EU Digital Terrestrial TV Households to hit 55 million by 2009
21 June 2004
Basingstoke, UK (21 June 2004):- The number of EU households with digital terrestrial television (DTT) is set to reach nearly 55 million by 2009, representing 55% of all digital households in the union and 30% of all TV households, according to a new report from Juniper Research. Furthermore, whilst none of the ten new member states have yet launched DTT services, most are expected to begin transmissions within the next five years, contributing more than 5 million DTT households by the end of the decade.
The report – which also takes BSkyB’s latest free-to-air satellite package into account – reveals that the UK will remain the EU country with the highest overall level of digitalisation, although its forecast digitalisation rate by 2009 (89-90%) will be some way short of the British government’s target for analogue switch-off (95%). Other countries expected strong digital growth over the period are Finland (85% by 2009), Italy(83%) and Spain (77%).
By contrast, Greece– which offers around a dozen channels via analogue terrestrial means, and in which pay TV packages have proved to have limited appeal – is expected to have digital penetration of less than 10% by the end of the period.
However, the prognosis for pay DTT services is less hopeful. Report author Dr Windsor Holden, said, “Generally speaking, DTT growth will be strongest in markets with only a limited number of free-to-air services. However, given the strength of existing pay TV services in the majority of countries, pay DTT alternatives will find it extremely difficult to compete given the comparatively small number of services they would be permitted to offer.”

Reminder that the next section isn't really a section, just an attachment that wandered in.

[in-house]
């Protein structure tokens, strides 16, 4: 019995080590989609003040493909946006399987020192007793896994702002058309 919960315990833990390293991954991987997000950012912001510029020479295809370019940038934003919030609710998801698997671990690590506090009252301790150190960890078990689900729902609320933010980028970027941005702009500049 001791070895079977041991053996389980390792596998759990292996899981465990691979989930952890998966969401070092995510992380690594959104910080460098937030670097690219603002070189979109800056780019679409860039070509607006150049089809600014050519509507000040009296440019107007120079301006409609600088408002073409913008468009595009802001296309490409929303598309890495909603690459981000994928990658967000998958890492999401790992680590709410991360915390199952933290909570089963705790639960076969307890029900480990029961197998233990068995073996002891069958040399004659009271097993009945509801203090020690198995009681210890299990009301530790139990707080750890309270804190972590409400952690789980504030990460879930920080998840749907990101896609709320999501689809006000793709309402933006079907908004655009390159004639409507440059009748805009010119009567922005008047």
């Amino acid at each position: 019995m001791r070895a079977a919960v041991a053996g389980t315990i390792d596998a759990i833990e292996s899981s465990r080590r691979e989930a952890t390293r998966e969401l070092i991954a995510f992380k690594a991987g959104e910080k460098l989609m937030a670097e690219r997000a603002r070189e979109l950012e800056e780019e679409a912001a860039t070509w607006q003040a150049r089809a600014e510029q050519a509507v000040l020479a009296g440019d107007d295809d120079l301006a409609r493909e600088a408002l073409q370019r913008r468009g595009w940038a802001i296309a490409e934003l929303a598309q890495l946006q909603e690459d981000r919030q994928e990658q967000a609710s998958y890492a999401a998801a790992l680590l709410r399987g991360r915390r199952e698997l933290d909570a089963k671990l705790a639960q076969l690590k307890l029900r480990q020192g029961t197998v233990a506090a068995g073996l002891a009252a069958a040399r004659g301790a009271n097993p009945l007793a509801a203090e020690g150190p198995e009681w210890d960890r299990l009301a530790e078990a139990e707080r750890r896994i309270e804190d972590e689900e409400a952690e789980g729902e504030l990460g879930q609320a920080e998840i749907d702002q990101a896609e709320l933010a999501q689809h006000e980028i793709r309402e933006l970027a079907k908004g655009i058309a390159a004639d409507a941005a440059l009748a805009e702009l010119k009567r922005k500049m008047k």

Dr Holden also expressed his concern that the implementation of proposals made by the Broadcasting Policy Group in Beyond the Charter (that the majority of the BBC’s digital channels, including BBC1 and BBC2, should cease to receive public funding from 2007, and should instead be paid for by subscription and/or advertising) would negatively impact upon the development of digital services in the UK.
“Quite clearly, the success of digital terrestrial television in the UKis due to the availability of a significant number of additional free-to-air services, most of which – such as BBC4 and CBeebies – are provided by the BBC. Were any future government to adopt the subscription model recommended in Beyond the Charter, then it is likely that take-up of digital services would decline markedly.”
White papers and further details of the study ‘Digital Terrestrial TV: Prospects in the Enlarged EU’ can be freely downloaded from http://www.juniperresearch.com.